Since December, I had been deliberating the value of keeping our relationship. The outlook was fraught with cracks: a distractedness (on my part); dwindling conversation with nary a catalyst in sight (trust me, there are only so many ways you can say ‘Hello, how was your day? I miss you..’); a lack of near-to-mid term plans to be together; I guess overall a lack of conviction from both sides that we were ready, or willing, to sacrifice our lives to be together.
But being together is precisely what a relationship needs, even a long-distance one, ultimately. So we now find ourselves in this situation, breaking up not because we hate each other, or stopped caring for each other, but because we simply weren’t top priorities for each other. And because the gradual fallout revealed to us, unambiguously, how breaking up now is the logical and only thing to do.
We weren’t particularly happy or unhappy together, but if status quo were to remain, we’d never realize otherwise. Breaking up and releasing each other is a silent acknowledgment on both our sides that maybe happiness is waiting, elsewhere.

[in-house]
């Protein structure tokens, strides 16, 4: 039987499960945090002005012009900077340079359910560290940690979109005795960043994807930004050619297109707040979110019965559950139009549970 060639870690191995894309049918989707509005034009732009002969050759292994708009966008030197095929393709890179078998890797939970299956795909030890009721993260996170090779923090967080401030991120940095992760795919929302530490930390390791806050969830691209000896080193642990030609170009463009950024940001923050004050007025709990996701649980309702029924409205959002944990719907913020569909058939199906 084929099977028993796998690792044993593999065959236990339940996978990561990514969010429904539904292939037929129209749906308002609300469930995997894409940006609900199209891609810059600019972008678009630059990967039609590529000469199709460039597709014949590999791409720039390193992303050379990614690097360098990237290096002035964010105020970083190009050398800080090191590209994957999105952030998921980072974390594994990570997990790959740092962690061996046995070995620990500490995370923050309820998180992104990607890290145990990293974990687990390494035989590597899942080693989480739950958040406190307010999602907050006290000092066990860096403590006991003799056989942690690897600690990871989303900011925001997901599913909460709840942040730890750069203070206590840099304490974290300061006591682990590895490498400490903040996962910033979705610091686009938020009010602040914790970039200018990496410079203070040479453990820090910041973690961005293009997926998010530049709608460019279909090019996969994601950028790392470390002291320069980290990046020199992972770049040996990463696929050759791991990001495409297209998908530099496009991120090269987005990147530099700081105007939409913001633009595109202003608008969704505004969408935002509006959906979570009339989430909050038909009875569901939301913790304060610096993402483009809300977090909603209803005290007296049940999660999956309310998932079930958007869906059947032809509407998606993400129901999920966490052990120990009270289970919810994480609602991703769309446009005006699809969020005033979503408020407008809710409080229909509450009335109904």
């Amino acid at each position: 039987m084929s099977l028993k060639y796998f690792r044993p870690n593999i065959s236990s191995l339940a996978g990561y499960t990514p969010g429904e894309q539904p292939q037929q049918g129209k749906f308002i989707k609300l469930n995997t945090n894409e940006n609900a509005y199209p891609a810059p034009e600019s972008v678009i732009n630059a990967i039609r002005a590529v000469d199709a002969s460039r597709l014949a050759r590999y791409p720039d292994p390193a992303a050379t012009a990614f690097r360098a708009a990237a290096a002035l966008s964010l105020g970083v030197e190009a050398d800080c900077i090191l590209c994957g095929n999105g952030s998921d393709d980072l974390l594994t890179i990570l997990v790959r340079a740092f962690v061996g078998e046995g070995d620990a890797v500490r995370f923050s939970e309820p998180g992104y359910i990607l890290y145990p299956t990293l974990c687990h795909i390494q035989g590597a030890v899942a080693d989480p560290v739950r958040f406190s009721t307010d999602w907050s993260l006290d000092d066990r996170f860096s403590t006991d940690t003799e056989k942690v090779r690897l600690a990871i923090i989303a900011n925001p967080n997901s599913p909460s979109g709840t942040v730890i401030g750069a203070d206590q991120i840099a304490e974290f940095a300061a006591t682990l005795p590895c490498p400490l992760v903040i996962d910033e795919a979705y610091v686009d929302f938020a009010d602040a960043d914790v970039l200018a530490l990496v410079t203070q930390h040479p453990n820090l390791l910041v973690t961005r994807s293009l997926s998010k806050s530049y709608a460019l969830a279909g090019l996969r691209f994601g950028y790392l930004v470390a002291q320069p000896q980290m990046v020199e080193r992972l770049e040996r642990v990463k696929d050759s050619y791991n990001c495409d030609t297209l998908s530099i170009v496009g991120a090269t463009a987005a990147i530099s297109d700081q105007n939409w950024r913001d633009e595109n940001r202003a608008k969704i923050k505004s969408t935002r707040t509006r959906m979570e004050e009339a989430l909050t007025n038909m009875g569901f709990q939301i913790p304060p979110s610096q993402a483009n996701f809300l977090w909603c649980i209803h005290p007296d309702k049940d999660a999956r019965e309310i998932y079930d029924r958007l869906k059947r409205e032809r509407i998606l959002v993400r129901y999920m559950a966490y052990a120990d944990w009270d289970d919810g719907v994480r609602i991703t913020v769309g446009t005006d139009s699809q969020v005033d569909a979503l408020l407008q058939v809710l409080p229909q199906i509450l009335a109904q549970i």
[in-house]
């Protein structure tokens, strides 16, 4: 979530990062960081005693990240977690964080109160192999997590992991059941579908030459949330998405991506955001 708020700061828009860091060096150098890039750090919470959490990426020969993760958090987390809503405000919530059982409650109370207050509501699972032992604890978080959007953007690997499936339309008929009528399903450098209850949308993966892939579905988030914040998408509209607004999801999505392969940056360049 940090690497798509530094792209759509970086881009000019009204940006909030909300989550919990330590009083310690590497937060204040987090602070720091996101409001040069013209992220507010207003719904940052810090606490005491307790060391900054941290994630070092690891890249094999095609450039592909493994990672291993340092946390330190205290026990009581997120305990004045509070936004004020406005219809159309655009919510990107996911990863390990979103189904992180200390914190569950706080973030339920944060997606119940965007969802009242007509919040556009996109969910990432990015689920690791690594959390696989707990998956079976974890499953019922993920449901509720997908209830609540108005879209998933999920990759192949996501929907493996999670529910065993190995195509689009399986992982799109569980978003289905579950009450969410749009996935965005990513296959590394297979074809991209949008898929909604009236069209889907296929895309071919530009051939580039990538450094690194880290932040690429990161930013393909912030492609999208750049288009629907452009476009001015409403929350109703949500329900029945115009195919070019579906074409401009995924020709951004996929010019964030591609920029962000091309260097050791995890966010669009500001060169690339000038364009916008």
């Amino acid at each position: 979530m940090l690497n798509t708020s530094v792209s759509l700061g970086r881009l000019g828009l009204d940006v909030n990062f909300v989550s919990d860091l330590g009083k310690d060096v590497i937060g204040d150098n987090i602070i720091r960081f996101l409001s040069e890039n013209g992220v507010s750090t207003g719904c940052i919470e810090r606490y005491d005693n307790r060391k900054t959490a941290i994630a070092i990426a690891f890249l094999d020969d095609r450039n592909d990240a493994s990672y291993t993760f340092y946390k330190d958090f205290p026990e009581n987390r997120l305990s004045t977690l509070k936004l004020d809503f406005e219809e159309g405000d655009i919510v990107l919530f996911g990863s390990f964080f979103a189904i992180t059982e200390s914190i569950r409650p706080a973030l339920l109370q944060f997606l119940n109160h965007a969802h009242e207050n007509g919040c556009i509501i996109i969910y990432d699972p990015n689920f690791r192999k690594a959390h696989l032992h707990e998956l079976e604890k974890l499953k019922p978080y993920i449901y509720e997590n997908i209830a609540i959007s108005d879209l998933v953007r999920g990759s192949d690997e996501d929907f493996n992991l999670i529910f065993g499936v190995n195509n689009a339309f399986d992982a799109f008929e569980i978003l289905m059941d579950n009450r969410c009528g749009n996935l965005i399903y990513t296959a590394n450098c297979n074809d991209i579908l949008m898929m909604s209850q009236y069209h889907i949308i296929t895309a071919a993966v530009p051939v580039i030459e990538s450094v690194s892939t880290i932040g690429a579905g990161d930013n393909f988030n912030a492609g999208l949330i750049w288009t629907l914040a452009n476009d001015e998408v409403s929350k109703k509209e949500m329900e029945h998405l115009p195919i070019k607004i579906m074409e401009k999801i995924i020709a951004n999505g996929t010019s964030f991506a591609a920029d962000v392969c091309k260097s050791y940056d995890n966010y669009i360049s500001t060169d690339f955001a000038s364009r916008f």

On my part, there was an added, and very rational, reason, which proved to be the swinging factor – money and lifestyle. The more money I make, the more of our vacation bill I footed. And the more I footed, the more aware I was of how painful it is to blow all that hard-earned cash on a few days of enjoyment. Or not. Most times, I didn’t even enjoy the vacations because I never got to see anything. I have gotten so sick of excess that I’d scream if anyone were to stick me in another 5-star resort.
Our entire relationship has been characterized by drama, from beginning to faux ends, and it seems slightly surreal that the real end turned out to be a most calm, unupsetting and unspectacular one.